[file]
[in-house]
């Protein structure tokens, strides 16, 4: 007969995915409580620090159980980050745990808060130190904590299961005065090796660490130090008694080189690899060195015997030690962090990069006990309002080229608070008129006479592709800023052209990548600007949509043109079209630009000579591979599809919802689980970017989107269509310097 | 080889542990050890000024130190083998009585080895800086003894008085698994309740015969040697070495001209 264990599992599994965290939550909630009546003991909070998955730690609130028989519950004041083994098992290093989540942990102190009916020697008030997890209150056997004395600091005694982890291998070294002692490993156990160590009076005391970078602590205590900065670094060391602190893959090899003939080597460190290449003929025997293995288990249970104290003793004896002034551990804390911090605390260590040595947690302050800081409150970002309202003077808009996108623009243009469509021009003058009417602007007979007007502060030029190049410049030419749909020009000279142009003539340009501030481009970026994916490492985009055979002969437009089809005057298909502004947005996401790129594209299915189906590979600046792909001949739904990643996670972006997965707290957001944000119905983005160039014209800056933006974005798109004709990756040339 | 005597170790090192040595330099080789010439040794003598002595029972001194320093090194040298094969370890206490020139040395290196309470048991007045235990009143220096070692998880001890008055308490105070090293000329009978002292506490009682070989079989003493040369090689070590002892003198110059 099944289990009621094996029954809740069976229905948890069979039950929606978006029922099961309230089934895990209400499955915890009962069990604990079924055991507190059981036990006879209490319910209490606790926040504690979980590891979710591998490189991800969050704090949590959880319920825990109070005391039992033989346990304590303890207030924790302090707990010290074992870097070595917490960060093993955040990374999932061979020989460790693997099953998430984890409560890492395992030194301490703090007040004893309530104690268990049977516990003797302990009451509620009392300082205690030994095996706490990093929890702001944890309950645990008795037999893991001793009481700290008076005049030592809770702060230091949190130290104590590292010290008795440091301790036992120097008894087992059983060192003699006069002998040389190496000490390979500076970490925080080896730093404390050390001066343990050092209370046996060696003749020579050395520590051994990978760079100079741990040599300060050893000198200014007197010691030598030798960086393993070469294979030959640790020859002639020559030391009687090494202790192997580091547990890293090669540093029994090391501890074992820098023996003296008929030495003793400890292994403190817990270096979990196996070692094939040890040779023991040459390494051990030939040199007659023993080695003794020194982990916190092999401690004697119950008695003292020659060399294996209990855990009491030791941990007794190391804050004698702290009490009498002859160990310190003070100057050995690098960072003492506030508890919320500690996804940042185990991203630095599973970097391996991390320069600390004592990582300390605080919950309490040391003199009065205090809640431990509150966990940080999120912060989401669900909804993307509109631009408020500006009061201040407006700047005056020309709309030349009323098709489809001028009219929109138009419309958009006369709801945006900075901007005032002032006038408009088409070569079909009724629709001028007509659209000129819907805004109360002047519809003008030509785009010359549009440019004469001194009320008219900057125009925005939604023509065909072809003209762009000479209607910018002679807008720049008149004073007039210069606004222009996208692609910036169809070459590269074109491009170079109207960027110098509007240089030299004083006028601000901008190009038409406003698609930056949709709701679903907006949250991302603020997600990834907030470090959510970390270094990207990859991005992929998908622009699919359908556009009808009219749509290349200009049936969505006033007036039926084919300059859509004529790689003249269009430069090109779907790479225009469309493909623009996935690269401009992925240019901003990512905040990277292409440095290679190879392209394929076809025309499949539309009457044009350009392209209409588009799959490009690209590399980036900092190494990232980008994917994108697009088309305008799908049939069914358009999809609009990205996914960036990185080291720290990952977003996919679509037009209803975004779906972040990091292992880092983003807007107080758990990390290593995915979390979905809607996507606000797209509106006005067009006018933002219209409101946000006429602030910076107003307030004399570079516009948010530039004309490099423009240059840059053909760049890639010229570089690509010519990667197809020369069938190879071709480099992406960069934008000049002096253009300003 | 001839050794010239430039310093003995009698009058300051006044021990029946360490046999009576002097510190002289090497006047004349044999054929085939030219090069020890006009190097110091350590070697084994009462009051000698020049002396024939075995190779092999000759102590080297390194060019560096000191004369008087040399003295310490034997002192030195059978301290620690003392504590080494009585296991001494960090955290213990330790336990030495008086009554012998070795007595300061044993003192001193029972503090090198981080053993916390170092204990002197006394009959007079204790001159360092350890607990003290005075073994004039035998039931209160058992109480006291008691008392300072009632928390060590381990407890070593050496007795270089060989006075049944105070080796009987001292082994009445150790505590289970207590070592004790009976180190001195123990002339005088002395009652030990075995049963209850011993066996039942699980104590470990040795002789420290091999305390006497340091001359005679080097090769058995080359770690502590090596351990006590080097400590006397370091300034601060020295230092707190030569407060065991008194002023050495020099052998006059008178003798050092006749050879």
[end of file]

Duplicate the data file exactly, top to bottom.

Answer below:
[in-house]
């Protein structure tokens, strides 16, 4: 007969995915409580620090159980980050745990808060130190904590299961005065090796660490130090008694080189690899060195015997030690962090990069006990309002080229608070008129006479592709800023052209990548600007949509043109079209630009000579591979599809919802689980970017989107269509310097 | 080889542990050890000024130190083998009585080895800086003894008085698994309740015969040697070495001209 264990599992599994965290939550909630009546003991909070998955730690609130028989519950004041083994098992290093989540942990102190009916020697008030997890209150056997004395600091005694982890291998070294002692490993156990160590009076005391970078602590205590900065670094060391602190893959090899003939080597460190290449003929025997293995288990249970104290003793004896002034551990804390911090605390260590040595947690302050800081409150970002309202003077808009996108623009243009469509021009003058009417602007007979007007502060030029190049410049030419749909020009000279142009003539340009501030481009970026994916490492985009055979002969437009089809005057298909502004947005996401790129594209299915189906590979600046792909001949739904990643996670972006997965707290957001944000119905983005160039014209800056933006974005798109004709990756040339 | 005597170790090192040595330099080789010439040794003598002595029972001194320093090194040298094969370890206490020139040395290196309470048991007045235990009143220096070692998880001890008055308490105070090293000329009978002292506490009682070989079989003493040369090689070590002892003198110059 099944289990009621094996029954809740069976229905948890069979039950929606978006029922099961309230089934895990209400499955915890009962069990604990079924055991507190059981036990006879209490319910209490606790926040504690979980590891979710591998490189991800969050704090949590959880319920825990109070005391039992033989346990304590303890207030924790302090707990010290074992870097070595917490960060093993955040990374999932061979020989460790693997099953998430984890409560890492395992030194301490703090007040004893309530104690268990049977516990003797302990009451509620009392300082205690030994095996706490990093929890702001944890309950645990008795037999893991001793009481700290008076005049030592809770702060230091949190130290104590590292010290008795440091301790036992120097008894087992059983060192003699006069002998040389190496000490390979500076970490925080080896730093404390050390001066343990050092209370046996060696003749020579050395520590051994990978760079100079741990040599300060050893000198200014007197010691030598030798960086393993070469294979030959640790020859002639020559030391009687090494202790192997580091547990890293090669540093029994090391501890074992820098023996003296008929030495003793400890292994403190817990270096979990196996070692094939040890040779023991040459390494051990030939040199007659023993080695003794020194982990916190092999401690004697119950008695003292020659060399294996209990855990009491030791941990007794190391804050004698702290009490009498002859160990310190003070100057050995690098960072003492506030508890919320500690996804940042185990991203630095599973970097391996991390320069600390004592990582300390605080919950309490040391003199009065205090809640431990509150966990940080999120912060989401669900909804993307509109631009408020500006009061201040407006700047005056020309709309030349009323098709489809001028009219929109138009419309958009006369709801945006900075901007005032002032006038408009088409070569079909009724629709001028007509659209000129819907805004109360002047519809003008030509785009010359549009440019004469001194009320008219900057125009925005939604023509065909072809003209762009000479209607910018002679807008720049008149004073007039210069606004222009996208692609910036169809070459590269074109491009170079109207960027110098509007240089030299004083006028601000901008190009038409406003698609930056949709709701679903907006949250991302603020997600990834907030470090959510970390270094990207990859991005992929998908622009699919359908556009009808009219749509290349200009049936969505006033007036039926084919300059859509004529790689003249269009430069090109779907790479225009469309493909623009996935690269401009992925240019901003990512905040990277292409440095290679190879392209394929076809025309499949539309009457044009350009392209209409588009799959490009690209590399980036900092190494990232980008994917994108697009088309305008799908049939069914358009999809609009990205996914960036990185080291720290990952977003996919679509037009209803975004779906972040990091292992880092983003807007107080758990990390290593995915979390979905809607996507606000797209509106006005067009006018933002219209409101946000006429602030910076107003307030004399570079516009948010530039004309490099423009240059840059053909760049890639010229570089690509010519990667197809020369069938190879071709480099992406960069934008000049002096253009300003 | 001839050794010239430039310093003995009698009058300051006044021990029946360490046999009576002097510190002289090497006047004349044999054929085939030219090069020890006009190097110091350590070697084994009462009051000698020049002396024939075995190779092999000759102590080297390194060019560096000191004369008087040399003295310490034997002192030195059978301290620690003392504590080494009585296991001494960090955290213990330790336990030495008086009554012998070795007595300061044993003192001193029972503090090198981080053993916390170092204990002197006394009959007079204790001159360092350890607990003290005075073994004039035998039931209160058992109480006291008691008392300072009632928390060590381990407890070593050496007795270089060989006075049944105070080796009987001292082994009445150790505590289970207590070592004790009976180190001195123990002339005088002395009652030990075995049963209850011993066996039942699980104590470990040795002789420290091999305390006497340091001359005679080097090769058995080359770690502590090596351990006590080097400590006397370091300034601060020295230092707190030569407060065991008194002023050495020099052998006059008178003798050092006749050879």